• 58 - 15Zh58 - Start - MITT - SL-18 - Topol - Launch vehicle based on decommissioned SS-25 ICBM's (differs from ICBM/basic Start-1 in having second stage used twice, in tandem, for increased payload). Launched from mobile transporter. Liftoff mass 60 tonnes.
  • 59 - - Unknown allocation.
  • 60 - 15Zh60 - RT-23 - Yuzhnoye - SS-24 Mod 1 - Scalpel - RS-22A
  • 61 - 15Zh61 - RT-23 - Yuzhnoye - SS-24 Mod 2 - Scalpel - RS-22B

Soviet Spacecraft Article Numbers

The designation allocations for spacecraft across all series (11, 14, 17) seem to use a single sequence series, although quite a few numerical suffixes had to be used for unrelated spacecraft after the 1960's. Listed for each spacecraft: Sequence number, Article Number, Spacecraft, Manufacturer, Type, Comments

  • 10 - 14F10 - IS-MU - Chelomei - Military - ASAT - aaaa
  • 11 - 17F11 - Unknown allocation.
  • 11 - 17F110 - Unknown allocation.
  • 11 - 17F111 - Unknown allocation.
  • 11 - 17F112 - Unknown allocation.
  • 11 - 17F113 - Unknown allocation.
  • 11 - 17F114 - Taifun-3 - Reshetnev - Military - Target
  • 11 - 17F115 - Koltso - Reshetnev - Military - Target
  • 11 - 17F116 - Zenit-8 - Kozlov - Surveillance - Cartography
  • 11 - 17F118 - Nadezhda - Yuzhnoye - Navigation
  • 12 - 17F12 - Orlets-1 - Kozlov - Surveillance - Military
  • 12 - 17F120 - US-PU - Yuzhnoye - SIGINT - Naval reconnaissance
  • 12 - 17F120 - Pirs-2 - Arsenal - SIGINT - Naval reconnaissance
  • 13 - 17F13 - Strela-3 - Reshetnev - Communications - Military Store-dump
  • 14 - 17F14 - Unknown allocation.
  • 15 - 17F15 - Raduga-1 - Reshetnev - Communications
  • 16 - 17F16 - US-A - Arsenal - Surveillance - Naval Radarsat
  • 17 - 17F17 - US-P - Arsenal - SIGINT - Naval reconnaissance
  • 18 - 17F18 - Unknown allocation.
  • 19 - 17F19DM - Polyus - Chelomei - Military - ASAT
  • 20-30 - Not used?
  • 31 - 17F31 - Taifun-2 - Yuzhnoye - Military - Target
  • 32 - 17F32 - NPG - Chelomei - Manned - Space Station
  • 33 - 14F33 - LO - Korolev - Manned - Space Station
  • 34 - Unknown allocation.
  • 35 - 11F35 - Buran - Korolev - Manned - Spaceplane
  • 36 - 11F36 - Energia-Buran - Korolev - Manned - Spaceplane
  • 37 - 11F37 - Kvant - Chelomei - Manned - Space Station
  • 38 - Unknown allocation.
  • 39 - Unknown allocation.
  • 40 - 14F40 - Resurs F1-14F40 - Kozlov - Earth - Landsat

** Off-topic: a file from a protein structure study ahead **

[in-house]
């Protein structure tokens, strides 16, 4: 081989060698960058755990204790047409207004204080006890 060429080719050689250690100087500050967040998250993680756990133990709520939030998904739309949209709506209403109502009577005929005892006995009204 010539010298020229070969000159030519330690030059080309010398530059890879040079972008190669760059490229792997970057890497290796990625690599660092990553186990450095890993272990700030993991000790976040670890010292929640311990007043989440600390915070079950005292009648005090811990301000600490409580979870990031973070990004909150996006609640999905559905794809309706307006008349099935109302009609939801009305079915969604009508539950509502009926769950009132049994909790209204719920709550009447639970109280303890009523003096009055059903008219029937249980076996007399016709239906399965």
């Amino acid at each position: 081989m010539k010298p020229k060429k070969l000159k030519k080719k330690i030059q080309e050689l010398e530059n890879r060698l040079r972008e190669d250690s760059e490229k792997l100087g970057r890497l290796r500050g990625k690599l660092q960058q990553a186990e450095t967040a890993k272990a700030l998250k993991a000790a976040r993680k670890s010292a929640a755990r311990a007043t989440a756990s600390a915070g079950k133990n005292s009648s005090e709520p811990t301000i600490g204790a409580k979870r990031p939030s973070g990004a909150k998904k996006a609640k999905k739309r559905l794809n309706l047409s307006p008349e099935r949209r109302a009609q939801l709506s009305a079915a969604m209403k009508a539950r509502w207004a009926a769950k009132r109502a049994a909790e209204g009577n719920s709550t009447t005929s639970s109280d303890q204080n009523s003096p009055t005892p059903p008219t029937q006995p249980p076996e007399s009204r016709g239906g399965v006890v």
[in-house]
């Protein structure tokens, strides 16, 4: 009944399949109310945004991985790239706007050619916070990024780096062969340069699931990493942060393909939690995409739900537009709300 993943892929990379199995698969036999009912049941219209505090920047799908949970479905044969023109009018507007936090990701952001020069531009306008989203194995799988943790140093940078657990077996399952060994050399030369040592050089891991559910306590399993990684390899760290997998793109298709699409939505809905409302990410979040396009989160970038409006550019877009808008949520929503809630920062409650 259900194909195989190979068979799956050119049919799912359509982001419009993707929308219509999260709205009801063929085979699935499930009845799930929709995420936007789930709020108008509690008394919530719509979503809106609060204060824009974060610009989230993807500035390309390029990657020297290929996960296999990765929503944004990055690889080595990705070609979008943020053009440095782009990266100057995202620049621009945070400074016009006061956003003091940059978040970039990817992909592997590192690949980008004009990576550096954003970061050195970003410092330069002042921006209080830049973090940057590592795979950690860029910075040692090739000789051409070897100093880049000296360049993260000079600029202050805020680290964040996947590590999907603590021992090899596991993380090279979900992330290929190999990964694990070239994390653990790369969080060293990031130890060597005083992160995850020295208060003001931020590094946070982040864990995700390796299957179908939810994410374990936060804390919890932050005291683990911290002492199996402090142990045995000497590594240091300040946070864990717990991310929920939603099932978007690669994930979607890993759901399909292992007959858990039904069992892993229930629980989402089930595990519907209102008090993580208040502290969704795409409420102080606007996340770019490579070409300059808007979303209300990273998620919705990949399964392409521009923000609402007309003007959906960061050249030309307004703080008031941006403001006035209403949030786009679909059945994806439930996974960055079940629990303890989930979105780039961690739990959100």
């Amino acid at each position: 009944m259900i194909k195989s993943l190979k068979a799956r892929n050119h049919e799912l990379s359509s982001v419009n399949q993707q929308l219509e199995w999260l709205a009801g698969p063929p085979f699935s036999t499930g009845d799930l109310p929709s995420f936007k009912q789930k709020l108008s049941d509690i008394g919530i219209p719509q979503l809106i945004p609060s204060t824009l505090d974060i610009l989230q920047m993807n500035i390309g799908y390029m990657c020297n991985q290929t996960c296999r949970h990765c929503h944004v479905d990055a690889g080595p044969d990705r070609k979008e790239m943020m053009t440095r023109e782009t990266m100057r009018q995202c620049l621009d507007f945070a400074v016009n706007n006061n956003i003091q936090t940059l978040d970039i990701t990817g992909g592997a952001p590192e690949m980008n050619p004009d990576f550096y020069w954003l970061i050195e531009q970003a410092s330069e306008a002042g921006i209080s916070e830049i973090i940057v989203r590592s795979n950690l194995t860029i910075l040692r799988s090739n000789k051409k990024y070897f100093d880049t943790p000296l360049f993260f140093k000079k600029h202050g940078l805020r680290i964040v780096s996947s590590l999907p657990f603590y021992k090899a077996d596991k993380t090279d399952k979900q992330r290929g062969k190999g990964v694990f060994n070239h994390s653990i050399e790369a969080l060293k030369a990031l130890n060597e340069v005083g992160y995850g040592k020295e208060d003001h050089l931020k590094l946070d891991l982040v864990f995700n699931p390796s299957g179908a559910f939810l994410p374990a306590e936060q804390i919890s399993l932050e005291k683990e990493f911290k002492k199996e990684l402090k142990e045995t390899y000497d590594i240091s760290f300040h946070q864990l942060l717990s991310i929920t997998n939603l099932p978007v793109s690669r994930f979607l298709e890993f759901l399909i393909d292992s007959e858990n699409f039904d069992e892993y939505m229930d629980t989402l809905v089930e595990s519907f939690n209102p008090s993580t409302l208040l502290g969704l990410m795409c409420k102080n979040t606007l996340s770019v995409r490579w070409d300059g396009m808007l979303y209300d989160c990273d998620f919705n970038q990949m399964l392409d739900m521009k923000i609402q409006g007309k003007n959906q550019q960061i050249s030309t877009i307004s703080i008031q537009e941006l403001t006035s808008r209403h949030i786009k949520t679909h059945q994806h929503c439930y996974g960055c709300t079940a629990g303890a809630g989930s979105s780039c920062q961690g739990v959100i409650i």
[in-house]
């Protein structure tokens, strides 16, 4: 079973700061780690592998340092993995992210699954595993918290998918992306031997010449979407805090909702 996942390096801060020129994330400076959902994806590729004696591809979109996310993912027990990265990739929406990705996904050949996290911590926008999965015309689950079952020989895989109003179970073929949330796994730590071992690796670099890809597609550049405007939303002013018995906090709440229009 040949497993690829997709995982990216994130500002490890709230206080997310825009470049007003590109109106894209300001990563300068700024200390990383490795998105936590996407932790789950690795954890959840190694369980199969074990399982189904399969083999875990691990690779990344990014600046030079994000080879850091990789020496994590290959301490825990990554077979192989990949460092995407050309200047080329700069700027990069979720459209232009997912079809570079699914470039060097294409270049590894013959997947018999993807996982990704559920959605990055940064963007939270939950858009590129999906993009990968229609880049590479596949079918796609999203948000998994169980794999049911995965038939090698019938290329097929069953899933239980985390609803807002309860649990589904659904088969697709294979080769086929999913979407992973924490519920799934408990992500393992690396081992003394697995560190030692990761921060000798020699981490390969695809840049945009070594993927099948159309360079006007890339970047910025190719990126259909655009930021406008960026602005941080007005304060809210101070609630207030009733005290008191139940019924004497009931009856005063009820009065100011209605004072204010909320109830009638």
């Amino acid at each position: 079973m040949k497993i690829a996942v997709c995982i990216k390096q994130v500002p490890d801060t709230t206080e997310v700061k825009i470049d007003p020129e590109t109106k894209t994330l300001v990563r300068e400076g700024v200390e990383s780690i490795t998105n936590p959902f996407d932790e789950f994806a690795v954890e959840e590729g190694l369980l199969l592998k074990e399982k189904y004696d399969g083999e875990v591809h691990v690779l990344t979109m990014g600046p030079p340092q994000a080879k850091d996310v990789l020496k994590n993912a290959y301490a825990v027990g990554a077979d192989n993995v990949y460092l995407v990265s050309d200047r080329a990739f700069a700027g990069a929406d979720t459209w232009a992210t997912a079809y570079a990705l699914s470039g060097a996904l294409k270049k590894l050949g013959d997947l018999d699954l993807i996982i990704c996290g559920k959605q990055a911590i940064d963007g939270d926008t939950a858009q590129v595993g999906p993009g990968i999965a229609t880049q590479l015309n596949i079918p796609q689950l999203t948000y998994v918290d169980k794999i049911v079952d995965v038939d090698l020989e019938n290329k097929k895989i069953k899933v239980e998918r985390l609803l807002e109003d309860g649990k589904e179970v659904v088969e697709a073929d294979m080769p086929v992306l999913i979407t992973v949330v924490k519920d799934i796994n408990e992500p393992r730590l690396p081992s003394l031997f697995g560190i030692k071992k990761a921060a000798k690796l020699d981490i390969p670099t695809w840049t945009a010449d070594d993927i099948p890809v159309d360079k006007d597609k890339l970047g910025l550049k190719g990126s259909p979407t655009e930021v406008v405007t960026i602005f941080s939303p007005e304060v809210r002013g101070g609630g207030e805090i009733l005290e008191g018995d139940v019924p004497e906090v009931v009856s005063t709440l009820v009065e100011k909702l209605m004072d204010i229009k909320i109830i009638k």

• 41 - 17F41 - Resurs F1-17F41 - Kozlov - Earth - Landsat
  • 42 - 17F42 - Resurs F2 - Kozlov - Earth - Landsat
  • 43 - 14F43 - Resurs F1-14F43 - Kozlov - Earth - Landsat
  • 43 - 17F43 - Okean-O - Yuzhnoye - Earth - Radarsat
  • 44 - Unknown allocation.
  • 45 - 17F45 - Meteor-3 - VNIIEM - Earth - Weather
  • 45M - 17F45M - Meteor-3M - VNIIEM - Earth - Weather
  • 46-60 - Not used?
  • 61 - 11F61 - Zenit-2 - Korolev - Surveillance - Military
  • 61 - 11F610 - Strela-2M - Reshetnev - Communications - Military Store-dump
  • 61 - 11F610 - Strela-2 - Reshetnev - Communications - Military Store-dump
  • 61 - 11F611 - 11F611
  • 61 - 11F612 - Unknown allocation.
  • 61 - 11F613 - Unknown allocation.
  • 61 - 11F614 - Meteor M - VNIIEM - Earth - Weather
  • 61 - 11F615 - Soyuz Kontakt - Korolev - Manned - Spacecraft
  • 61 - 11F615 - Soyuz 7K-OK - Korolev - Manned - Spacecraft
  • 61 - 11F615A12 - Soyuz 7K-TM - Korolev - Manned - Spacecraft
  • 61 - 11F615A15 - Progress - Korolev - Manned - Logistics
  • 61 - 11F615A55 - Progress M - Korolev - Manned - Logistics
  • 61 - 11F615A77 - Progress M2 - Korolev - Manned - Logistics
  • 61 - 11F615A8 - Soyuz 7K-T - Korolev - Manned - Spacecraft
  • 61 - 11F615A9 - Soyuz 7K-T/A9 - Korolev - Manned - Spacecraft
  • 61 - 11F616 - Tselina-O - Yuzhnoye - SIGINT
  • 61 - 11F617 - Tsiklon - Reshetnev - Navigation
  • 61 - 11F617 - Tselina-OM - Yuzhnoye - SIGINT
  • 61 - 11F618 - DS-P1-Yu - Yuzhnoye - Military - Target
  • 61 - 11F619 - Tselina-D - Yuzhnoye - SIGINT
  • 61 - 11F620 - 11F620
  • 62 - 11F620 - DS-P1-I - Yuzhnoye - Military - Target
  • 62 - 11F621 - Sfera - Reshetnev - Earth - Geodetic
  • 62 - 11F622 - Yantar-2 - Kozlov - Surveillance - Military
  • 62 - 11F622 - Yantar-1 - Kozlov - Surveillance - Military
  • 62 - 11F623 - Unknown allocation.
  • 62 - 11F624 - Yantar-2K - Kozlov - Surveillance - Military
  • 62 - 11F625 - Svetoch - Communications - Military